Me: Why will this job take 46 hours but you quoted them for 15?
They both agreed they guestimated very low on the hours, so ending up pricing much lower than they should have. Once they calculated the hours out, they realized they should have charged at least double. They also said some tasks they thought would be simple on the job turned out to be harder than they thought, which added additional time.
They realized how important it was to take extra time upfront to correctly estimate the hours on projects.
We agreed that even if we didn’t quote clients out per hour, that we should absolutely know internally what the estimated hourly rate we’re charging will be. This will help us not only be able to bill correctly, but to plan efficiently when taking on work and making it possible to outsource.
It’d be extremely hard to outsource if we just charged any random price and then paid the contractor their hourly rate for however long it took them to finish. We’d never even know if we’d make a profit. That’s insanity.
So, we knew that was a hole we could plug. We set a system in place to review all bids in the near future together to make sure we didn’t run into that same problem again.
The problem seemed deeper than just some mispricing though. The numbers would help tell me if I was correct.
We went through each of the 3 individual jobs they had booked in January. They were all very small deals: $1.5k, $2.5k and $3k
“$7,000 in jobs, that doesn’t seem too bad for a business that just started.”
Well, not so fast.
A lot of people would have just assumed they plugged the hole with a pricing fix. That’s why it’s always important to do full due diligence, and run the full math.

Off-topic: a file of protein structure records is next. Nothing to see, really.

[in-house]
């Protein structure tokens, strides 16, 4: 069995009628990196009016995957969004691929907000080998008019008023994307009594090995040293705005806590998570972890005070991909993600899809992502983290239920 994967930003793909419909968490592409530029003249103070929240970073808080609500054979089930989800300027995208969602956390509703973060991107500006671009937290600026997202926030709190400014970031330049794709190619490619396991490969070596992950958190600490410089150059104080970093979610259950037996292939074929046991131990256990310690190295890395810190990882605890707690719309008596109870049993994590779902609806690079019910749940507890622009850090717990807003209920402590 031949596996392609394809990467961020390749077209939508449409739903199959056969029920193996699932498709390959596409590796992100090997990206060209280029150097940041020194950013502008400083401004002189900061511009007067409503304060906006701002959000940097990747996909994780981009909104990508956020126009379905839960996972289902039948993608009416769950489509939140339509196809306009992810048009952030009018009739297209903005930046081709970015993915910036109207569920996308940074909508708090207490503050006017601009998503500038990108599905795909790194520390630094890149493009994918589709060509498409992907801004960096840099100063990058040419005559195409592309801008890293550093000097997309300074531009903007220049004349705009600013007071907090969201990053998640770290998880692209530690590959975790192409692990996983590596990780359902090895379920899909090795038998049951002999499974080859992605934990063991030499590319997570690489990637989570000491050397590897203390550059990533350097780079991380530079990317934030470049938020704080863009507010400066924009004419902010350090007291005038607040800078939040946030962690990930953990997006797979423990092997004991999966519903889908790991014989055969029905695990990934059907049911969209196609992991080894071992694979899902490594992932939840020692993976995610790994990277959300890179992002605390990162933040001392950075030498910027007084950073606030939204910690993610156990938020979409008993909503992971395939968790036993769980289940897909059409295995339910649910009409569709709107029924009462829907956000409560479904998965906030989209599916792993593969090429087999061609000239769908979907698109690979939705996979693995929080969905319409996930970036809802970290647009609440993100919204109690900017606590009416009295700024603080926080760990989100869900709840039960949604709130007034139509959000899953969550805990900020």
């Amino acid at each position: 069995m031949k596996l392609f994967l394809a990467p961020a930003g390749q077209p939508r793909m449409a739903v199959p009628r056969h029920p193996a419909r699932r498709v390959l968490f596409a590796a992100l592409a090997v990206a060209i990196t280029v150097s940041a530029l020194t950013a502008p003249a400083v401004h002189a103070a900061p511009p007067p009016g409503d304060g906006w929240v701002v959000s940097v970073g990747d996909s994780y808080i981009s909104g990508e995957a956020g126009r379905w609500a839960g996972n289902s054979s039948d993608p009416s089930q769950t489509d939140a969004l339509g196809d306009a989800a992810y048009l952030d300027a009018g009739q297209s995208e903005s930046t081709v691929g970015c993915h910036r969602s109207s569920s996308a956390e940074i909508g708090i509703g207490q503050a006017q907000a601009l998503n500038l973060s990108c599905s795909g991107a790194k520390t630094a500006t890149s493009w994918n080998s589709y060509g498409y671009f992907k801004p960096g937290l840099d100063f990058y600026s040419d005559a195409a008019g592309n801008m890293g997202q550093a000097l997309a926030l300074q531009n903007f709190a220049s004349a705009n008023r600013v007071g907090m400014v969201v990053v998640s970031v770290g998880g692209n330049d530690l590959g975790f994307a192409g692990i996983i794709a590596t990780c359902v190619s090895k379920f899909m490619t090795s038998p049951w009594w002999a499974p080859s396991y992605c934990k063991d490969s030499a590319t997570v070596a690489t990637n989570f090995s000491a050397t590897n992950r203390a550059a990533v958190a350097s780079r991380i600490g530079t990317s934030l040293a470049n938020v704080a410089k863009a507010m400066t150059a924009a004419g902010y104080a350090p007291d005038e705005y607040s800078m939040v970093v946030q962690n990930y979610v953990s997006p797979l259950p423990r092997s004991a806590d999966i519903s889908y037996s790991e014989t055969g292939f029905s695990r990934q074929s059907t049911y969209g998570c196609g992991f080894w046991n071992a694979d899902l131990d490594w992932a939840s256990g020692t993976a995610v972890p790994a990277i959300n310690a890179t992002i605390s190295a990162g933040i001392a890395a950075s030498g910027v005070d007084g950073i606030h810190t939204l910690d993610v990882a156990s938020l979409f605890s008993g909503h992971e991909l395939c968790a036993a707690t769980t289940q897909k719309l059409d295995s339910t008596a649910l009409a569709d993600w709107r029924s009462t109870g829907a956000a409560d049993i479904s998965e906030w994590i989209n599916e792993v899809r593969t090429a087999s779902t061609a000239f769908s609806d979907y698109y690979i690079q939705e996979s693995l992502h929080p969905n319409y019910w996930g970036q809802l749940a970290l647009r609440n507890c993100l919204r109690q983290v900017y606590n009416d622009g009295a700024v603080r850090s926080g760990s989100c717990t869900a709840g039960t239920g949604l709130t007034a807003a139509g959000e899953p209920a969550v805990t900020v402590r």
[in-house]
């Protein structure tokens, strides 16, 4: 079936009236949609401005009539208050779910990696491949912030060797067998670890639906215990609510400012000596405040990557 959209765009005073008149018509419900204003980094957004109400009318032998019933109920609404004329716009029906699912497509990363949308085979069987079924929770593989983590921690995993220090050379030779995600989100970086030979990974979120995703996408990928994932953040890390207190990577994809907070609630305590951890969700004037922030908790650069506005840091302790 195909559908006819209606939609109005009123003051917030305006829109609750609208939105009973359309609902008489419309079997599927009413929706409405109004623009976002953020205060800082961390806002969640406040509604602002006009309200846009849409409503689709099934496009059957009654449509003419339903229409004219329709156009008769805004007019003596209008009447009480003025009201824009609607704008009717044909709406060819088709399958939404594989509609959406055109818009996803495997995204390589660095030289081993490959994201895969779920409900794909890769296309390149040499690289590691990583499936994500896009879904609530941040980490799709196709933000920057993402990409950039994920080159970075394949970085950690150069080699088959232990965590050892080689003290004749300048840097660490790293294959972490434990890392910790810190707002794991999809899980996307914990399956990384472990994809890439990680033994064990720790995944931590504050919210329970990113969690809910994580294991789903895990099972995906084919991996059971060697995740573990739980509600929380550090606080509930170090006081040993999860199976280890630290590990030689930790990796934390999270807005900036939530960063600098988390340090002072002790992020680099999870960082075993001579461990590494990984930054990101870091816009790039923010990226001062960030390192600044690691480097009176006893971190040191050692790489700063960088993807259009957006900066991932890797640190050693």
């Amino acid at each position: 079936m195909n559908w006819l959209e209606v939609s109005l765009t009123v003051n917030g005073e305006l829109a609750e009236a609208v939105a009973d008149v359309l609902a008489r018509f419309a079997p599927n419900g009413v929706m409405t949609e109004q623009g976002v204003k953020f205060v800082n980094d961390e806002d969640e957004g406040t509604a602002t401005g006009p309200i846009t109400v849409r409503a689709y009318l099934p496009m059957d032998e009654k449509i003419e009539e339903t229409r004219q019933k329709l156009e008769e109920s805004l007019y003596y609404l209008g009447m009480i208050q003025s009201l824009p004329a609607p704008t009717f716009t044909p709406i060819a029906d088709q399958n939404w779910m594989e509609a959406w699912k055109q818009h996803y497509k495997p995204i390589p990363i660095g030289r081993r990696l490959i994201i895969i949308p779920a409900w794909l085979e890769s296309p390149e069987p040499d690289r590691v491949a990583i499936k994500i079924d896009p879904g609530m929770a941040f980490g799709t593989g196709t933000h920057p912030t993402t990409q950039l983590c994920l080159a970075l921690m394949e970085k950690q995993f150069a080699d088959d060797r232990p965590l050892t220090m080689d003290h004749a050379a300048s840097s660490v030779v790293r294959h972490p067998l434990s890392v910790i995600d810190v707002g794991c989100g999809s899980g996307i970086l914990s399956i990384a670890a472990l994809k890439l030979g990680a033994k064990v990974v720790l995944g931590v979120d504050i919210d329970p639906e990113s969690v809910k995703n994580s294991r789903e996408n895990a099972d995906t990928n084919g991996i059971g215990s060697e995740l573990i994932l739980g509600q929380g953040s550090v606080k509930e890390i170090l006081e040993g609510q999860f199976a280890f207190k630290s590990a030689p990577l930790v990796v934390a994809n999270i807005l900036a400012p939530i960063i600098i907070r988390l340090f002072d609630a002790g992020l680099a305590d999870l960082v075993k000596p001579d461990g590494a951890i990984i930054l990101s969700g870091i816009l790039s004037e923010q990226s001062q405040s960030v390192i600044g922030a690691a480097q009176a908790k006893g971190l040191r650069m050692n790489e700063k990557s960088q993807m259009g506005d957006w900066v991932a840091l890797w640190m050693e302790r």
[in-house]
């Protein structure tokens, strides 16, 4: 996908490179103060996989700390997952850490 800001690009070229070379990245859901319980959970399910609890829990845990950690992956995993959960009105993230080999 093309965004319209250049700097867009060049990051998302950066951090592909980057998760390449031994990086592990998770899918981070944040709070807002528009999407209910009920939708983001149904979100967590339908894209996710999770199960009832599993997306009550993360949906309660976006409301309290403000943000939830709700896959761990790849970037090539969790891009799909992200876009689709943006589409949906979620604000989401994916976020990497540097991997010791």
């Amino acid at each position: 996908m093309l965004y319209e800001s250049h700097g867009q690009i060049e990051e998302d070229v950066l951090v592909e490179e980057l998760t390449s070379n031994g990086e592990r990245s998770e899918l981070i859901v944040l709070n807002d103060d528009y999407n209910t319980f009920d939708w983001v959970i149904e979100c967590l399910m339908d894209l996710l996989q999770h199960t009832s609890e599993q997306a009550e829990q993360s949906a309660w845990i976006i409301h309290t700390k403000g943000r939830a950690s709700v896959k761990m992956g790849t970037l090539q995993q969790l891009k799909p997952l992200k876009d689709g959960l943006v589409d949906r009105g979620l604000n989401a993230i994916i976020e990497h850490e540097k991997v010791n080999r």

They had already been working on some of these jobs for a bit, so they weren’t doing the full $7k worth of work in that month.
I asked them to tell me the percentage of each job they had left to complete in January. They discussed it a bit, gave me the estimates, and I calculated out the estimated remaining billable dollar amount.
$2.5k(100%) = $2,500
$3k(50%) = $1,500
So, they had $4,450 worth of work booked up in January.
Me: Okay, there’s two of you. That means each of you is only billing $2,225 in work for the entire month of January, and you’re saying you’re going to be too booked up to do more work. If you were billing at $100/hour, you’d only be working about 5 hours/week.
We had already established the pricing needed to be corrected, but there was clearly still WAYYY too big of a gap for that to be the only issue. Something else was drastically wrong.
After going line-by-line through their quotes with them, there was a total of 154 estimated hours on the three jobs. I took the percentage left to complete that they estimated and calculated out how much time they had left on each remaining job.
It ended up breaking down like this:
$1.5k: 46 hours(30%)= 13.8 hours left
$2.5k: 62 hours(100%)= 62 hours left
$3k: 46 hours(50%)= 23 hours left
So in total, they had 98.8 hours left.
Me: That’s an average of less than 50 hours for each of you in the month of January.
I pulled up my calendar on my phone
Me: There’s five weeks in that month. So, if you guys are saying you’re booked up for January, you’re telling me you plan on working less than 10 hours/week.
They quickly realized they weren’t being very efficient with their time, and agreed to work with me on mapping out a plan to become more efficient.
I just happened to be working on a new post on that subject.
They now use the PDF from this post to help set/achieve goals: https://foreverjobless.com/the-definitive-guide-to-accomplishing-your-goals/
It’s helping them be more efficient. (Most specifically the priority goal, mind mapping and task order sections of the PDF)
They are going to dedicate X hours per week strictly on design work so we can do more billable work and grow the business.
A lot of times people get caught up doing the ‘other stuff’ that seems like work, but really doesn’t accomplish anything. Reading lots of blogs or articles and ‘networking’, while beneficial, can often be a time suck and is usually a substantially worse use of time than doing actual work. Yet, if you aren’t tracking it, you won’t even realize you’re only doing 10 hours of real work per week. You’ll feel ‘busy’, but be doing everything BUT the things that make you money.